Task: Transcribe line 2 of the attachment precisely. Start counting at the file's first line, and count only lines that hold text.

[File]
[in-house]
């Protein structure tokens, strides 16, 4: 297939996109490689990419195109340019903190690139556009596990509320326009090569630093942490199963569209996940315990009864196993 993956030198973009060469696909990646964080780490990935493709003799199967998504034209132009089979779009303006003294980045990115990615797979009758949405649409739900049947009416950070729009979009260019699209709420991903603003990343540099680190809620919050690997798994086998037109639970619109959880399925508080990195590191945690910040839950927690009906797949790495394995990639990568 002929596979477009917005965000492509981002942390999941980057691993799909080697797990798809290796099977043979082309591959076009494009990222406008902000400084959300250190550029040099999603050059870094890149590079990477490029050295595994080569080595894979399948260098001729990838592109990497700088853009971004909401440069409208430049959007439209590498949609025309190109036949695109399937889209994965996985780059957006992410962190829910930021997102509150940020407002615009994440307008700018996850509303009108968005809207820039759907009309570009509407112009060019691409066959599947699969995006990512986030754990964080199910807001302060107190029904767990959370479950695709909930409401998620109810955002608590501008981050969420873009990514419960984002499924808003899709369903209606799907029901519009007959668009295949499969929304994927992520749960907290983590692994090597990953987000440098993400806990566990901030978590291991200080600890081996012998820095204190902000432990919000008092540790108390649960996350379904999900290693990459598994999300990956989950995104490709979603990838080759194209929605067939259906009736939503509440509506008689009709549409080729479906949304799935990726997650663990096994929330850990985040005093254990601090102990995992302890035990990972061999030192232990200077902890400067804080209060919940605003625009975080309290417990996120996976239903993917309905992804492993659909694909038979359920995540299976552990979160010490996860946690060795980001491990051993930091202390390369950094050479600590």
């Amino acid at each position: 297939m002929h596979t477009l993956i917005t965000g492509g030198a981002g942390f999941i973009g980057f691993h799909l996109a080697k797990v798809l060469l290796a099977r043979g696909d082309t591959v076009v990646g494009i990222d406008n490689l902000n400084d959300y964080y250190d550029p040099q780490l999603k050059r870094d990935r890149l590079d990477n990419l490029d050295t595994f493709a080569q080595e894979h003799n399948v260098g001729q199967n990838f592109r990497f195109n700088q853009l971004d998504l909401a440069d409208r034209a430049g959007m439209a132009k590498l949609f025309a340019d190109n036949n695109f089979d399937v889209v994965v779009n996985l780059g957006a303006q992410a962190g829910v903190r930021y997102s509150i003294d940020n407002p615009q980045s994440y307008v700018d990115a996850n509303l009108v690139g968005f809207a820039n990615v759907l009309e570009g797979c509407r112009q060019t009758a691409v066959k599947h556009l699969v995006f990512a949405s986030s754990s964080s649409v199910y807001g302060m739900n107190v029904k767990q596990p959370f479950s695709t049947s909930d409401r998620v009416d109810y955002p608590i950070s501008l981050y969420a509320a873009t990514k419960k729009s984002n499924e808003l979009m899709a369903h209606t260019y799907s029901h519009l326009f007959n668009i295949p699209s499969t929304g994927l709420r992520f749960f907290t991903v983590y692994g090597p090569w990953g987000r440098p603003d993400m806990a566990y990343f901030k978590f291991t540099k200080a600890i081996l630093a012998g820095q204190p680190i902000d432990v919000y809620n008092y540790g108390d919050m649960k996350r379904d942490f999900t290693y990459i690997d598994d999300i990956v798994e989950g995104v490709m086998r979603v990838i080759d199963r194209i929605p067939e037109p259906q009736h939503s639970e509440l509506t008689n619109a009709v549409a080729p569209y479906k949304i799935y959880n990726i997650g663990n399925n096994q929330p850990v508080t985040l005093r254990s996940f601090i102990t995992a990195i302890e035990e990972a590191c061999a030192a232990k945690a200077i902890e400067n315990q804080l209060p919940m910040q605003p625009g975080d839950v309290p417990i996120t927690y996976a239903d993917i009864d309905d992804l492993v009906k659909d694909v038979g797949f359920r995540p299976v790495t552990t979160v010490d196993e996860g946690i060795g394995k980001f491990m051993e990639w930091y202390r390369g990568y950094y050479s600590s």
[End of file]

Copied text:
């Protein structure tokens, strides 16, 4: 297939996109490689990419195109340019903190690139556009596990509320326009090569630093942490199963569209996940315990009864196993 993956030198973009060469696909990646964080780490990935493709003799199967998504034209132009089979779009303006003294980045990115990615797979009758949405649409739900049947009416950070729009979009260019699209709420991903603003990343540099680190809620919050690997798994086998037109639970619109959880399925508080990195590191945690910040839950927690009906797949790495394995990639990568 002929596979477009917005965000492509981002942390999941980057691993799909080697797990798809290796099977043979082309591959076009494009990222406008902000400084959300250190550029040099999603050059870094890149590079990477490029050295595994080569080595894979399948260098001729990838592109990497700088853009971004909401440069409208430049959007439209590498949609025309190109036949695109399937889209994965996985780059957006992410962190829910930021997102509150940020407002615009994440307008700018996850509303009108968005809207820039759907009309570009509407112009060019691409066959599947699969995006990512986030754990964080199910807001302060107190029904767990959370479950695709909930409401998620109810955002608590501008981050969420873009990514419960984002499924808003899709369903209606799907029901519009007959668009295949499969929304994927992520749960907290983590692994090597990953987000440098993400806990566990901030978590291991200080600890081996012998820095204190902000432990919000008092540790108390649960996350379904999900290693990459598994999300990956989950995104490709979603990838080759194209929605067939259906009736939503509440509506008689009709549409080729479906949304799935990726997650663990096994929330850990985040005093254990601090102990995992302890035990990972061999030192232990200077902890400067804080209060919940605003625009975080309290417990996120996976239903993917309905992804492993659909694909038979359920995540299976552990979160010490996860946690060795980001491990051993930091202390390369950094050479600590």